Friday, November 17, 2006

"So why did you move here anyway?"

Whenever it comes up in conversation that I moved here from Portland, 90% of the time the person says "Oh, my friend Joe Blow moved to Portland. Say, why did you move from Portland anyway?" It's totally predictable. I usually come up with a brief answer about being closer to family, etc., but the real reasons are more complicated than small talk allows for, and probably more than most people want to hear anyway. So, in case anyone cares about the real reasons I moved here, I'll tell you.
__First the glib answers, then a more philosophical one.
__Lynne was really itching for a change, since she'd spent most of her life in Oregon. She'd never really experienced 'seasons' such as winter snow or summer heat and is still looking forward to winter in spite of moving here during a blizzard and almost ending up a highway statistic. Silly girl.
__It was time for a change with my job.
__I grew up in the midwest, and I missed sunshine. Yesterday got me to start composing this post in my head. I went out for lunch, and it was a gorgeous, sunny fall day. In Portland there are two seasons: rainy and cloudy. I'm looking forward to bright, invigoratingly crisp winter days with the sunlight reflecting off of the snow to ward off the winter blues.
__My mom and stepdad live in Des Moines, and I missed being able to drive down and see them on the weekend. Before I moved to MSP I lived in MKE and drove down to Chicago about once a month to visit them. Of course DSM is a bit further, but still doable.
__The more philosophical reason can be summed up by a quote from Goethe:

Und umzuschaffen das Geschaffene,
Damit sich's nicht zum Starren waffne,
Wirkt ewiges lebendiges Tun.

__The common interpretation of this quote from Eins und Alles is that recreating and reforming that which has already been created, lest it become stagnant, is an endless, noble and vital work. For the less poetically minded (although Goethe was a great scientist who had a way with words) the awesome movie What the Bleep Do We Know!? has a similar message. This movie is a blending of science, philosophy and religion that gives a new perspective to what happens inside our heads. An important message to me was that people who settled into a rut in their lives, resisted change, avoided risk and followed the path laid out for them by societal expectations were more susceptible to dementia later in life. Basically, the nerve pathways in their brains atrophied from disuse. Those who sought out new experiences, learned new things and took risks kept their minds sharp when others suffered from dementia and Alzheimer's.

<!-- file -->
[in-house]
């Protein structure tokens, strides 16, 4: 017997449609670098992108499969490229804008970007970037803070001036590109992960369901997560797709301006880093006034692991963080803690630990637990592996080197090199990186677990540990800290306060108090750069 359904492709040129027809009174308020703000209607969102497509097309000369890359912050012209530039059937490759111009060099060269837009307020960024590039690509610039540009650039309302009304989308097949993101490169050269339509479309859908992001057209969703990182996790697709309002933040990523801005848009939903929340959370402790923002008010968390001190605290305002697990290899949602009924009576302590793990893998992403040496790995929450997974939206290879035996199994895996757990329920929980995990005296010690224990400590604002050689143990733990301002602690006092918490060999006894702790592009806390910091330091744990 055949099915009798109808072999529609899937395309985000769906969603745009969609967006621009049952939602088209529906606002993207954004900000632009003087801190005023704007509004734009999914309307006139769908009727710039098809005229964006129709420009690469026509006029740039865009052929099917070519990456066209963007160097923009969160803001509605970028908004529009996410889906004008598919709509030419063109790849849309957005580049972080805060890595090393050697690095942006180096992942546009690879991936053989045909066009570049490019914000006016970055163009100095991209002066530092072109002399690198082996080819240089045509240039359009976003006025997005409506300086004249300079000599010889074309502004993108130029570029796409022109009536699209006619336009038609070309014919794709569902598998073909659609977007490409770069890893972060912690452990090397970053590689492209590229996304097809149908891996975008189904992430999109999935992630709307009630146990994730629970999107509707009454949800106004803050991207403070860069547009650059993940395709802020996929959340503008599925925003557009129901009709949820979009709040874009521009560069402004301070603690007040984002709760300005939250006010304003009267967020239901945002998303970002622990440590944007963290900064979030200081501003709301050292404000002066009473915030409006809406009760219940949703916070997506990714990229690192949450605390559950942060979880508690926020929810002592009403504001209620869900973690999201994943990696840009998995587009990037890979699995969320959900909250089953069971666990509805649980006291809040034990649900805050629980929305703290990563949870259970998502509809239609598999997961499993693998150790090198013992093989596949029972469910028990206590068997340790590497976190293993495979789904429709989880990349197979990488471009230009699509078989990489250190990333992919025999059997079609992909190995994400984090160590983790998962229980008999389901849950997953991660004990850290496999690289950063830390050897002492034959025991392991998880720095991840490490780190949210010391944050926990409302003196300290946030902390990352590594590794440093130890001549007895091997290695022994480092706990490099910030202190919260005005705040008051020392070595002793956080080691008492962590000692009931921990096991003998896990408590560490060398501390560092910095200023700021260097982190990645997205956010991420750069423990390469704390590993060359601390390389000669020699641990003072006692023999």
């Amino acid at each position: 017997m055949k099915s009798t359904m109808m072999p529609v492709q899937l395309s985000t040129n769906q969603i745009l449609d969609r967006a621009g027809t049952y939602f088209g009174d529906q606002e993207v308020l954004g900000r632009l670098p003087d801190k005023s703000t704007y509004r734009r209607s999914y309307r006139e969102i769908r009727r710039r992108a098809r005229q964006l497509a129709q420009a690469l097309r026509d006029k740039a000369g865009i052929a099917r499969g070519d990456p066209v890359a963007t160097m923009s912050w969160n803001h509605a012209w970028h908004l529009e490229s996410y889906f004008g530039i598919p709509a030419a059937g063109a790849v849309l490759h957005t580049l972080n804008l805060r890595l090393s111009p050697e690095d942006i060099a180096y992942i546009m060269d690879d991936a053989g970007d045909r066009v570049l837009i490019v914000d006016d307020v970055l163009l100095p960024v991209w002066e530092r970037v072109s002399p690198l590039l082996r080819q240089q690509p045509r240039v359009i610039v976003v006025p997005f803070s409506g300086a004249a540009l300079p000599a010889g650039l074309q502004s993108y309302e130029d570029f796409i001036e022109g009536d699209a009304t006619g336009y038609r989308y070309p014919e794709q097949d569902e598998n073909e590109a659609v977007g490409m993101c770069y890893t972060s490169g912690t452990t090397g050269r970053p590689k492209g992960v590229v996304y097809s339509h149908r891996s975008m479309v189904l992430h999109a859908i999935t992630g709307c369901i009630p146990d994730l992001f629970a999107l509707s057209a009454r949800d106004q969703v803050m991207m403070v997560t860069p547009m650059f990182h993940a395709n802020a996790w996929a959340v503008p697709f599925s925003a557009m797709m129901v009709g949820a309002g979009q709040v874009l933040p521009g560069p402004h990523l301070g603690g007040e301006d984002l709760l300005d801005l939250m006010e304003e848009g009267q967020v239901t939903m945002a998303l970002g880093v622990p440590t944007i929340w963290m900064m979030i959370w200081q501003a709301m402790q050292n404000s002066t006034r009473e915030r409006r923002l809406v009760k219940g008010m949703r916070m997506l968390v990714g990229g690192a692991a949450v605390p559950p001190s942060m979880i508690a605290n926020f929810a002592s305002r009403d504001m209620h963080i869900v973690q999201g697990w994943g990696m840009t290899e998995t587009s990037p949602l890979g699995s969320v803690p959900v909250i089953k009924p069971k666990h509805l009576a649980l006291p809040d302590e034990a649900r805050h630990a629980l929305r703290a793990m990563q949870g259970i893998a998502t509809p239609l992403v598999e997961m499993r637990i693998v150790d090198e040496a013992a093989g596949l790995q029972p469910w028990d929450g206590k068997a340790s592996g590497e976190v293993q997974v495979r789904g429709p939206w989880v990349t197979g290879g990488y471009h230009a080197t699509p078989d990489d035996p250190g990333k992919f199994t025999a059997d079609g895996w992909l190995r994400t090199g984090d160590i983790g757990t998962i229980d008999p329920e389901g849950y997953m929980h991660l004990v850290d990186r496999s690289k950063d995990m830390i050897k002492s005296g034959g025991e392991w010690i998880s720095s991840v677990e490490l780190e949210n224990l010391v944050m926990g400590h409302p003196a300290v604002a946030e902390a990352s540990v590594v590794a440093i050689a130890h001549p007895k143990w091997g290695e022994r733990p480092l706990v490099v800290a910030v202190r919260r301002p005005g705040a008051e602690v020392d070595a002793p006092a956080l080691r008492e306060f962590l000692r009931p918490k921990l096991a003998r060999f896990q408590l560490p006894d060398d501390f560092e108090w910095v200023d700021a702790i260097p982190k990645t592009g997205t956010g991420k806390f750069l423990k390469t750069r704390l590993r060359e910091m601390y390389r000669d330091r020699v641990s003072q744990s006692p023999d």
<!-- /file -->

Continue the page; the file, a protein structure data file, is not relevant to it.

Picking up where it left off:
__Now most people wouldn't classify me as an extreme-risk taker, living free and laughing in the face of death. But every few years my life has changed in some big way. I've lived in Germany for a year during high school and again in college. I've picked up and moved all across the country, usually knowing almost no one and sometimes not even having a job lined up. I've forsaken a cushy, stable bourgeois lifestyle. And in Portland I found myself again in a situation where I had a good job, a nice condo and a stable life, and was falling into a rut. It was time to screw all that up again! Although I didn't pull the trigger until Lynne had her new job lined up (she was just going to transfer but that fell through after I put my condo up for sale), in a few short weeks I sold my condo, quit my job, threw all of our worldly belongings into a moving truck towing a car carrier, and with Lynne following behind, embarked on a journey across the country, through the mountains in a winter blizzard, to start a new life. I think that experience probably created some new nerve pathways in the ol' noodle!
__Of course there are always regrets when I do this kind of thing. There's a lot about Portland I miss. There are people I miss. I miss my condo, the Cross Crusades, Forest Park, the bachelor life, the nice salary. But in retrospect the change always turns out to have ultimately been for the better. I hope this is no exception.